R&A ups its eco credentials

Kartents: tents made out of cardboard | Photo: Lauren Constable


Festivals can be messy affairs which generate a huge amount of waste. Tens of thousands of plastic cups, and food dishes, along with cheap discarded tents has created tonnes of waste in the past. But the demand for more eco responsibility is creating a new culture amongst music lovers, and Wanaka’s Rhythm & Alps (R&A) is leading the way.

Festival organisers are now offering a more sustainable option; tents made out of cardboard. The Kartents arrive flatpacked, and are really quick to build. They're set up in advance for campers, and while the cardboard has got a waterproof coating, it is recyclable.
A little rain fell overnight testing the collection of 50 cardboard tents put up by festival organisers as a recyclable alternative to the thousands of $20 nylon tents usually used for two nights and then dumped.

The tents are popular in Europe, but it's the first time they've featured at a Kiwi festival. R&A communications manager Celia Crosbie said she’s pretty sure the Kartents (pictured) will feature again in future festivals as “they were a big success”.
This event also saw the end of the single-use drinking vessel and festival goers purchased a more solid cup to last through the event. These efforts combined to make R&A the most sustainable festival so far. “Festivals do produce a lot of waste, huge amounts. So any step you can take to divert, or educate or have a better impact is really crucial and important," event manager Fiona McMartin said.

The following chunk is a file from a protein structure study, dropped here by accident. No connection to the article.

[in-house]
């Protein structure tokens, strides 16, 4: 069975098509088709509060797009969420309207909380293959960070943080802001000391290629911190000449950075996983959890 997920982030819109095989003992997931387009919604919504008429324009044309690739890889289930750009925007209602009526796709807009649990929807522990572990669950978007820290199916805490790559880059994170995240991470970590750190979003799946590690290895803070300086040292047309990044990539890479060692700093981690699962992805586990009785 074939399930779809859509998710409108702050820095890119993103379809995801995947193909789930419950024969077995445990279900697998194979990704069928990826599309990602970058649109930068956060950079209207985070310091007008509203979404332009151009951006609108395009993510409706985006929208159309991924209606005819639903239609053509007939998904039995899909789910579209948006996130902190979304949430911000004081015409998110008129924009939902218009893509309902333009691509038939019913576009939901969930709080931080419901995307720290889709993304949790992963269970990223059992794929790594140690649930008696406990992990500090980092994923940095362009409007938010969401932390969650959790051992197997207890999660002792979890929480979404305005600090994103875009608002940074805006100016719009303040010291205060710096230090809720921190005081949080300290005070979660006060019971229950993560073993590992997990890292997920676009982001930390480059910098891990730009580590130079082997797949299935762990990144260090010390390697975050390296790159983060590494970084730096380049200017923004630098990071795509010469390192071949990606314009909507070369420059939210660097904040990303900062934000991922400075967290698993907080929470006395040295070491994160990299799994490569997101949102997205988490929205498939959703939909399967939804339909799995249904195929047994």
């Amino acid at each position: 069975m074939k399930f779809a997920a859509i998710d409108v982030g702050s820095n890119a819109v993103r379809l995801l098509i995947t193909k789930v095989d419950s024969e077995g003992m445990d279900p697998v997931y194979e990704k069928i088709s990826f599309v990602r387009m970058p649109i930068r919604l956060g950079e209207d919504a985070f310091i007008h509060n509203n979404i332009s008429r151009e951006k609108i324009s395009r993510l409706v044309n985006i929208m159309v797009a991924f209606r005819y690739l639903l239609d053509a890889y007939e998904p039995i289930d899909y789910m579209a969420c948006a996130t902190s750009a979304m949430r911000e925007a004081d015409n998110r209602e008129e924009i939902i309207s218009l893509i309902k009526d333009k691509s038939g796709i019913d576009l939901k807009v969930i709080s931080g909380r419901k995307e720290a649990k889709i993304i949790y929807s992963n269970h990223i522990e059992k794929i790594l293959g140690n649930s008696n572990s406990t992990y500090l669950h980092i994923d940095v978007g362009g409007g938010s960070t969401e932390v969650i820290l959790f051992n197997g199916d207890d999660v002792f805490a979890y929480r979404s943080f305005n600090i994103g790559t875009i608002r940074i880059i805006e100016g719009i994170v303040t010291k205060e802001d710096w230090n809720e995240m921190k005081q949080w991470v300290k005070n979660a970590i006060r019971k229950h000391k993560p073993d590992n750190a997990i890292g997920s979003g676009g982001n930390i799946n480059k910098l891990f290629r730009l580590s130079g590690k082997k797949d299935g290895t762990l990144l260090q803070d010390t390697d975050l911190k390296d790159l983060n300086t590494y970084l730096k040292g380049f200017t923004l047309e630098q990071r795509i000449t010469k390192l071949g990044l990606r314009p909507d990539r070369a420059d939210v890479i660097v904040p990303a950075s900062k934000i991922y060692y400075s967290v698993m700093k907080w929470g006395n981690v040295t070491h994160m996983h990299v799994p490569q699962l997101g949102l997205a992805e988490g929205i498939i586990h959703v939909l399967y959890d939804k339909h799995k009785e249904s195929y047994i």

Festival director, Alex Turnbull said, "It's an immaculate, very clean festival site - the cleanest we've seen."

The globally renowned music festival, now in its eighth year, wrapped after three days of incredible live music at Robrosa Station in Cardrona Valley. Some 5500 campers and 4500 non-campers attended the event, which boasted chart-topping international acts such as Australian singer-songwriter Matt Corby and rock band The Cat Empire, American rappers Action Bronson and Vince Staples and UK-based DJ Wilkinson.
Despite the large crowd of party-goers, R&A festival director Alex Turnbull said the event ran smoothly with no arrests or concerns.
“Rhythm & Alps has a reputation as a positive, relaxed event and everyone is generally pretty well-behaved. We always get a good crowd of people who come to see amazing live music and just enjoy the general vibe of the festival,” he says. “We have an exceptional local team who pull this together every year and we couldn’t be happier with how this year’s event turned out.”
Kiwi acts such as reggae group The Blacks Seeds, electronic star Baynk, Christchurch band The Butlers and singer-songwriter Julia Deans of Fur Patrol fame also took the stage, along with many other international acts.
“We are stoked with all of our artists – many of them travelled halfway around the world to get here and when they did, they put on a hell of a show. The atmosphere was electric for the entire three days,” Turnbull added. “The support they had behind the scenes, as well as the quality of the stage production, really took all of the performances to the next level.”

 


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